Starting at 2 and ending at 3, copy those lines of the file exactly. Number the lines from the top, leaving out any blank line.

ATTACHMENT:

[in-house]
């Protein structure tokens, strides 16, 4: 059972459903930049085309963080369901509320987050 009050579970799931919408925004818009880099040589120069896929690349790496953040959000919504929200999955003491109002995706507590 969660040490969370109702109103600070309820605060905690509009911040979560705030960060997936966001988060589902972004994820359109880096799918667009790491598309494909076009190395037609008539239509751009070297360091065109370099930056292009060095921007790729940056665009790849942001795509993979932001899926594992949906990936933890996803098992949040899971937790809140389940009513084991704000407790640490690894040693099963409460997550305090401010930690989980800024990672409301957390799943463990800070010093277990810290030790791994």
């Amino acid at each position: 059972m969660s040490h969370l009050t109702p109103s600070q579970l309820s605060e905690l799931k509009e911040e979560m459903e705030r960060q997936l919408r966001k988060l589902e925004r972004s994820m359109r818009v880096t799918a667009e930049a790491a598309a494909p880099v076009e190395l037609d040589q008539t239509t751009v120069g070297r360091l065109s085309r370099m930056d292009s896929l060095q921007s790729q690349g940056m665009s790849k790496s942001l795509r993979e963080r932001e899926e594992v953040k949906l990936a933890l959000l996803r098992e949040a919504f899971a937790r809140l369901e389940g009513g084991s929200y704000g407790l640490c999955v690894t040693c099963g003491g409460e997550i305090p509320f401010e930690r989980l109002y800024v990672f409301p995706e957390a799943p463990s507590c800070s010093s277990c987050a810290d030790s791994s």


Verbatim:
């Protein structure tokens, strides 16, 4: 059972459903930049085309963080369901509320987050 009050579970799931919408925004818009880099040589120069896929690349790496953040959000919504929200999955003491109002995706507590 969660040490969370109702109103600070309820605060905690509009911040979560705030960060997936966001988060589902972004994820359109880096799918667009790491598309494909076009190395037609008539239509751009070297360091065109370099930056292009060095921007790729940056665009790849942001795509993979932001899926594992949906990936933890996803098992949040899971937790809140389940009513084991704000407790640490690894040693099963409460997550305090401010930690989980800024990672409301957390799943463990800070010093277990810290030790791994």
């Amino acid at each position: 059972m969660s040490h969370l009050t109702p109103s600070q579970l309820s605060e905690l799931k509009e911040e979560m459903e705030r960060q997936l919408r966001k988060l589902e925004r972004s994820m359109r818009v880096t799918a667009e930049a790491a598309a494909p880099v076009e190395l037609d040589q008539t239509t751009v120069g070297r360091l065109s085309r370099m930056d292009s896929l060095q921007s790729q690349g940056m665009s790849k790496s942001l795509r993979e963080r932001e899926e594992v953040k949906l990936a933890l959000l996803r098992e949040a919504f899971a937790r809140l369901e389940g009513g084991s929200y704000g407790l640490c999955v690894t040693c099963g003491g409460e997550i305090p509320f401010e930690r989980l109002y800024v990672f409301p995706e957390a799943p463990s507590c800070s010093s277990c987050a810290d030790s791994s």